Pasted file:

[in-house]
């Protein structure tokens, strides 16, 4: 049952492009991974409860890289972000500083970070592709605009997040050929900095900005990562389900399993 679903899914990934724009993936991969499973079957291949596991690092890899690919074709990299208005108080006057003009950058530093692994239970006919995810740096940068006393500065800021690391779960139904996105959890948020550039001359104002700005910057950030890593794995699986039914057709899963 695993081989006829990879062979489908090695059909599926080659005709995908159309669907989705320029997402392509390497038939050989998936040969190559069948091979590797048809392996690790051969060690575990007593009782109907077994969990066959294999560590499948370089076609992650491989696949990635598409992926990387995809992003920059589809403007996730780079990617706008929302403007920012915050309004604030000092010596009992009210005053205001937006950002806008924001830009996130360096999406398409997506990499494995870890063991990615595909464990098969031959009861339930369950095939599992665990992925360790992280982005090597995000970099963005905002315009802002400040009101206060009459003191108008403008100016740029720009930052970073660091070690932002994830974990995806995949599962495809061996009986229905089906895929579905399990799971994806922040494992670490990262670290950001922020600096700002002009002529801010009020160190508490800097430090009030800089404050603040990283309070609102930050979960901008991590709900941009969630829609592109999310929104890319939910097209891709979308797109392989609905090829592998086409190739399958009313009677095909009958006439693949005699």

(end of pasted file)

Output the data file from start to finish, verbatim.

[in-house]
């Protein structure tokens, strides 16, 4: 049952492009991974409860890289972000500083970070592709605009997040050929900095900005990562389900399993 679903899914990934724009993936991969499973079957291949596991690092890899690919074709990299208005108080006057003009950058530093692994239970006919995810740096940068006393500065800021690391779960139904996105959890948020550039001359104002700005910057950030890593794995699986039914057709899963 695993081989006829990879062979489908090695059909599926080659005709995908159309669907989705320029997402392509390497038939050989998936040969190559069948091979590797048809392996690790051969060690575990007593009782109907077994969990066959294999560590499948370089076609992650491989696949990635598409992926990387995809992003920059589809403007996730780079990617706008929302403007920012915050309004604030000092010596009992009210005053205001937006950002806008924001830009996130360096999406398409997506990499494995870890063991990615595909464990098969031959009861339930369950095939599992665990992925360790992280982005090597995000970099963005905002315009802002400040009101206060009459003191108008403008100016740029720009930052970073660091070690932002994830974990995806995949599962495809061996009986229905089906895929579905399990799971994806922040494992670490990262670290950001922020600096700002002009002529801010009020160190508490800097430090009030800089404050603040990283309070609102930050979960901008991590709900941009969630829609592109999310929104890319939910097209891709979308797109392989609905090829592998086409190739399958009313009677095909009958006439693949005699």